Tire Size Versus Sprocket Size

Good question, I have often thought about that myself. I have often said that the rule of thumb for a go kart to have optimum performance is to have the rear sprocket be nearly 85% of the rear wheel diameter. The question is, does that apply just for 12 inch diameter wheels or does it apply to 16 inch rear wheels too?

The answer to that question may surprise you. It surprised me. When I ran through the calculations a funny pattern emerged:

– A 12 inch diameter tire with a 12 inch diameter rear sprocket yielded a speed of 22 miles per hour at 7.3 feet per second squared of acceleration.

– A 16 inch diameter tire with a 16 inch diameter rear sprocket yielded a speed of 22 miles per hour at 7.3 feet per second squared of acceleration.

I thought that was erroneous so I ran a whole slew of tires sizes with corresponding sprocket sizes and still came up with the same numbers.

So the answer is no. No, your performance will not suffer if you increase your sprocket size correspondingly with the wheel size.

What will happen if you do not increase your sprocket size is that the clutch will become over loaded and smoke. The go kart will require pushing to start and will have horrible low end performance.

But if you increase the diameter of the sprocket so that it is 85% of the rear tires diameter, the performance should stay nearly constant.

That is an unexpected result, but one you can depend on if you are designing a go kart from scratch. The rule of thumb stands: “The rear sprocket should be nearly 85% of the rear tire size for optimum acceleration and speed performance.”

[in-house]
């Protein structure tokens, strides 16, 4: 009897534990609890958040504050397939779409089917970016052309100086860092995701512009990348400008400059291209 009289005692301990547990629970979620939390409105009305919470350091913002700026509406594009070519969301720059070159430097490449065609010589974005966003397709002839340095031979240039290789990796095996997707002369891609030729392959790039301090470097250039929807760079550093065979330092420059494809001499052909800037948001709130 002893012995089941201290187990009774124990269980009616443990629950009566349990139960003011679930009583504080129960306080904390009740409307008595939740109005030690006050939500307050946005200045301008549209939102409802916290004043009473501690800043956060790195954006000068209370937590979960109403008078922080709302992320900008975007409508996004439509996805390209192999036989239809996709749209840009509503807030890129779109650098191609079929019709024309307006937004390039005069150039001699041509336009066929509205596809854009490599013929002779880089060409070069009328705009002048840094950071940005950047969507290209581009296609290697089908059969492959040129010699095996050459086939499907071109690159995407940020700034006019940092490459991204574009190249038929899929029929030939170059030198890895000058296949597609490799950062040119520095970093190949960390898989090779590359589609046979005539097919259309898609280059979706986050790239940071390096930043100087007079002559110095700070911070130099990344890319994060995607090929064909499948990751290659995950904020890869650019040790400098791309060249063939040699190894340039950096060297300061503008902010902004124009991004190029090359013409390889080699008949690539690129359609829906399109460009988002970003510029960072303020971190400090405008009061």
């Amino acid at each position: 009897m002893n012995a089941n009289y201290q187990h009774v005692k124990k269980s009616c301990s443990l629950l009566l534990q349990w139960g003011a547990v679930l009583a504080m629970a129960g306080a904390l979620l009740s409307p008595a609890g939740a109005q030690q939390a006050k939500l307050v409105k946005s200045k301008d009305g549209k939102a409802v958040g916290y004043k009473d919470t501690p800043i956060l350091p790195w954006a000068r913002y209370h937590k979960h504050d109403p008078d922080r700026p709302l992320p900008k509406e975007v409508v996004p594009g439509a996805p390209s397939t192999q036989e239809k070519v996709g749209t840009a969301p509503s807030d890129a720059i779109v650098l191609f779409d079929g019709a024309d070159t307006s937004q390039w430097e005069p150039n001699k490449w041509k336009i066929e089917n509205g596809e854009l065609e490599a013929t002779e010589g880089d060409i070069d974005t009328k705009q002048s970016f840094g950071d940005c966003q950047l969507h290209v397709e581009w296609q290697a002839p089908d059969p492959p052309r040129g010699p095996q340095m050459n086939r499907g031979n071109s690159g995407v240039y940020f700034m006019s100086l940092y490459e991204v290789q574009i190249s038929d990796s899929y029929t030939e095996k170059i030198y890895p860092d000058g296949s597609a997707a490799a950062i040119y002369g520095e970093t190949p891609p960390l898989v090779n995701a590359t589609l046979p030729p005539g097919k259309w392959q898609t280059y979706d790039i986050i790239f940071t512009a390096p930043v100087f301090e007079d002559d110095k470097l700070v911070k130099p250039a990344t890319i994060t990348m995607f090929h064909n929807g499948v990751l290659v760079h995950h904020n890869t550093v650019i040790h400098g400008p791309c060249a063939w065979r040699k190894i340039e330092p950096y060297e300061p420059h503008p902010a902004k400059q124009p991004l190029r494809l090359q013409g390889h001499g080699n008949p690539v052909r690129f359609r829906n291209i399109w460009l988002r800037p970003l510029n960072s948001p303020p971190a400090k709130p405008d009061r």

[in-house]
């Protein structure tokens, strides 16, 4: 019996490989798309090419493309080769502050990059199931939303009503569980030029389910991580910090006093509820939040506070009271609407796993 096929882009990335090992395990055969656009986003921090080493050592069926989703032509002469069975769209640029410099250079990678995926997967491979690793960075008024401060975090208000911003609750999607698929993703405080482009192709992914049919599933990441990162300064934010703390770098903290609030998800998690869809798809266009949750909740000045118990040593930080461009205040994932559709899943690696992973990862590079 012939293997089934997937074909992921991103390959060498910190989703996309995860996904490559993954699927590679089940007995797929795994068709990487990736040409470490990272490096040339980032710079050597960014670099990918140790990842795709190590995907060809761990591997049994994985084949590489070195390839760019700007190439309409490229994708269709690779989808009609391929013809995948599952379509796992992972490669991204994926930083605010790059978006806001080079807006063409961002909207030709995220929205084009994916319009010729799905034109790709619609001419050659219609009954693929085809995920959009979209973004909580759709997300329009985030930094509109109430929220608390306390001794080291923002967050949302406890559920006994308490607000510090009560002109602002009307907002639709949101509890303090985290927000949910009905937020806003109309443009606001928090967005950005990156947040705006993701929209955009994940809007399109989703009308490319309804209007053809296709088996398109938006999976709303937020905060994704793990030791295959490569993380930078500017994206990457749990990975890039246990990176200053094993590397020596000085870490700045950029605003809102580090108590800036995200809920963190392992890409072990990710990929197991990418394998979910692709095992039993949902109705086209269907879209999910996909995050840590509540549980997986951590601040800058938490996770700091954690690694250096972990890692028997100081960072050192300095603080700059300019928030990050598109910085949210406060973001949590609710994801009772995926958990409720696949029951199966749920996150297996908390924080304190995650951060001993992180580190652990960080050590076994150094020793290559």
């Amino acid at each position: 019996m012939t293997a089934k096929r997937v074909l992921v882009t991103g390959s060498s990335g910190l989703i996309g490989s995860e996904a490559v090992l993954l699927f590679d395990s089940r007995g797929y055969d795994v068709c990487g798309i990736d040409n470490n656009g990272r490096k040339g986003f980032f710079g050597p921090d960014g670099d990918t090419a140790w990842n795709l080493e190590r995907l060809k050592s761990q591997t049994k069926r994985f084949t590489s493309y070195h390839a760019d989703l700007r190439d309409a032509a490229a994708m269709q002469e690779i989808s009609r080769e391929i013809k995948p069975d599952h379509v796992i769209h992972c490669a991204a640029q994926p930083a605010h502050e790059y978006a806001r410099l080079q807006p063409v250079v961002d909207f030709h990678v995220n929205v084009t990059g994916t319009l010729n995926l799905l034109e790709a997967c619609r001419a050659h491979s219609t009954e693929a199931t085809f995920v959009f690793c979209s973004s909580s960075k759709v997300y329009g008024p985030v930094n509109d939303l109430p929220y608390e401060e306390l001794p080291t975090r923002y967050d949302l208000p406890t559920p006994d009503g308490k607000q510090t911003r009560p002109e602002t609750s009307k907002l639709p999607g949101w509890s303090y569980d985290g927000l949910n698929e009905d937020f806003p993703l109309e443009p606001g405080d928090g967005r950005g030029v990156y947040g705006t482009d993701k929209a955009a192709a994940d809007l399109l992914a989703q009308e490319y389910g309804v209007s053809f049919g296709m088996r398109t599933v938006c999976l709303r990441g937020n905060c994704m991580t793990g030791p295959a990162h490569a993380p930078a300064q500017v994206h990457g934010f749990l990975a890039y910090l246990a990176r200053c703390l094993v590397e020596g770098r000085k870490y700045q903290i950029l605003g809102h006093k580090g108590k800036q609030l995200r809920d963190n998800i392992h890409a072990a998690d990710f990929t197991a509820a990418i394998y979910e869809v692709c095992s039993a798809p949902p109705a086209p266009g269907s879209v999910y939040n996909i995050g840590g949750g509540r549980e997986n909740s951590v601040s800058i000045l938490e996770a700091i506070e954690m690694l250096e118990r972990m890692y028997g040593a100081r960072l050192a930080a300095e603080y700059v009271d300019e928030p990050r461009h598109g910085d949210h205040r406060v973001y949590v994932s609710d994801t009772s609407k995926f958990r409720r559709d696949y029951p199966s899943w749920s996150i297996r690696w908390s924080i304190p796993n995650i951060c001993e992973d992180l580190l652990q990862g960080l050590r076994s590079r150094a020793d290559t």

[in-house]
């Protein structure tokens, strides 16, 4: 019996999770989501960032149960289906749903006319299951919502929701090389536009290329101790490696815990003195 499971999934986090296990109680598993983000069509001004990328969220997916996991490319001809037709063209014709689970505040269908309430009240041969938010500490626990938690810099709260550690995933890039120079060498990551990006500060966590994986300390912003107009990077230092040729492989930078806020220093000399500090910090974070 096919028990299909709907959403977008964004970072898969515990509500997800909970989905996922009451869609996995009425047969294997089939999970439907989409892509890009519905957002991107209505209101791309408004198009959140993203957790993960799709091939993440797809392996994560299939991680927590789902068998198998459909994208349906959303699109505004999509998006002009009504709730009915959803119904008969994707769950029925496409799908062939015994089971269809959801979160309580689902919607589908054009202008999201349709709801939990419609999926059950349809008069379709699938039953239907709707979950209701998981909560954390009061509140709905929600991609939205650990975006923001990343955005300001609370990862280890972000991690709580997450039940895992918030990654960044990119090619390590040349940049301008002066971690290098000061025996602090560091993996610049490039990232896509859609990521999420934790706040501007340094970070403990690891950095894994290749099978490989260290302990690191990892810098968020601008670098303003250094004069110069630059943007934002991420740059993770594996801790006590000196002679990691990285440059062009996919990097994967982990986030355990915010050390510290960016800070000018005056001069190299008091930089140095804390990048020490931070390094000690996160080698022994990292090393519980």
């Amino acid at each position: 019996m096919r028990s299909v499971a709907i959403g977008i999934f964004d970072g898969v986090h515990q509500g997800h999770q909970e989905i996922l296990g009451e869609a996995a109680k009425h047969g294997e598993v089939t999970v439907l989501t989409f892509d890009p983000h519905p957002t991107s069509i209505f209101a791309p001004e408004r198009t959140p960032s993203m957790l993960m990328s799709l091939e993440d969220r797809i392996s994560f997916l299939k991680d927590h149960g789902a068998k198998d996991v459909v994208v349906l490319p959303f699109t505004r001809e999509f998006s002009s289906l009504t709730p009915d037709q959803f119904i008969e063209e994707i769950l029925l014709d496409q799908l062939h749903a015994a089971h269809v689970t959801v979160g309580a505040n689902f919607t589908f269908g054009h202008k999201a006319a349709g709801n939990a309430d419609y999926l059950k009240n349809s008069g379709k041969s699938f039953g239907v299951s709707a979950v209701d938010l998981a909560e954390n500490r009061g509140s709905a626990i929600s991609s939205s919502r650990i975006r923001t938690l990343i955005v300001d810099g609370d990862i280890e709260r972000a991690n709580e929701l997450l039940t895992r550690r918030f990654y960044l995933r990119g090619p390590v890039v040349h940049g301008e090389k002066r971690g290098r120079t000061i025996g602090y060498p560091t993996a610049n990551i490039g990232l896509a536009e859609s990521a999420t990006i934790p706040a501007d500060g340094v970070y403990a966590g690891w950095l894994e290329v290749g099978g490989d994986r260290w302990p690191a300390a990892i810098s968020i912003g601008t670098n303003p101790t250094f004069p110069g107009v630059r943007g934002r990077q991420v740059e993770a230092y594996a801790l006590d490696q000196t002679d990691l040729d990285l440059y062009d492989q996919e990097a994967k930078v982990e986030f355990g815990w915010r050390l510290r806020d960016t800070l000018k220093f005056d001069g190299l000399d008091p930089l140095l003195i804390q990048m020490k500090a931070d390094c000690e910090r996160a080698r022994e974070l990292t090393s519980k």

The belt drive system for example is quite dependent on this relationship. The reason is that the drive pulley for a belt drive can be quite large, 1.75 inches in diameter, and requires that the rear pulley be as large as possible.

In the case of the wood go kart that I designed, in order to keep the ratio a simple one to one system (versus adding a jack-shaft) the rear pulley had to be the same size as the rear tire. I was able to get through this problem by making a wood pulley which was durable enough to handle road conditions, cheap enough to make myself and best of all gave the performance that was needed for good acceleration and overall speed performance.

Robert Gamble is a go kart enthusiast and has designed and built many go karts over his 25+ years of experiences as well as combining his Mechanical Engineering experience into the mix. He has consolidated his knowledge in over eleven e-books and numerous videos. If you would like to figure out how to optimize your go kart drive train to get the best performance out of your go kart, the Go Kart Drive Line Course has what you need to get the right set up.